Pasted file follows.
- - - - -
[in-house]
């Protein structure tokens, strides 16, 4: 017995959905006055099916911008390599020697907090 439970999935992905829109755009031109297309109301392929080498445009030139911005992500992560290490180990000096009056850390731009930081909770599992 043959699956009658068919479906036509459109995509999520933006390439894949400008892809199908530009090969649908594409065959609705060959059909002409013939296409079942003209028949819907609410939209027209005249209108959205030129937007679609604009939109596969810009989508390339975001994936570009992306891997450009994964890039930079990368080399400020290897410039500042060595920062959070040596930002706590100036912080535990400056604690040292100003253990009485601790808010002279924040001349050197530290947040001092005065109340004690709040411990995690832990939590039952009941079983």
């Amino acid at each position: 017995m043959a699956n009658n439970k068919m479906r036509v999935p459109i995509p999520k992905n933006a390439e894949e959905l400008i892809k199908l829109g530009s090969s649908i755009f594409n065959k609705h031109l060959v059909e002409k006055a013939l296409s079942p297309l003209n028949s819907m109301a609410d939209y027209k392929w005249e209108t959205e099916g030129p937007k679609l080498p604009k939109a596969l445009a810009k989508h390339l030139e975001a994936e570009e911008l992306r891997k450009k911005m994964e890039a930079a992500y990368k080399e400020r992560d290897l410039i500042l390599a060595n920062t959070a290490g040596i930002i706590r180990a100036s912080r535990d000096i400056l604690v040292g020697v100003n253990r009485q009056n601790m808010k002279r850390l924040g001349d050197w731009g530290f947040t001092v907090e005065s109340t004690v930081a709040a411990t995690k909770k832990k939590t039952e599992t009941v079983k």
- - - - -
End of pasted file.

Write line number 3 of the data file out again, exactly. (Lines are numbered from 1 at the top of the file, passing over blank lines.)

């Amino acid at each position: 017995m043959a699956n009658n439970k068919m479906r036509v999935p459109i995509p999520k992905n933006a390439e894949e959905l400008i892809k199908l829109g530009s090969s649908i755009f594409n065959k609705h031109l060959v059909e002409k006055a013939l296409s079942p297309l003209n028949s819907m109301a609410d939209y027209k392929w005249e209108t959205e099916g030129p937007k679609l080498p604009k939109a596969l445009a810009k989508h390339l030139e975001a994936e570009e911008l992306r891997k450009k911005m994964e890039a930079a992500y990368k080399e400020r992560d290897l410039i500042l390599a060595n920062t959070a290490g040596i930002i706590r180990a100036s912080r535990d000096i400056l604690v040292g020697v100003n253990r009485q009056n601790m808010k002279r850390l924040g001349d050197w731009g530290f947040t001092v907090e005065s109340t004690v930081a709040a411990t995690k909770k832990k939590t039952e599992t009941v079983k």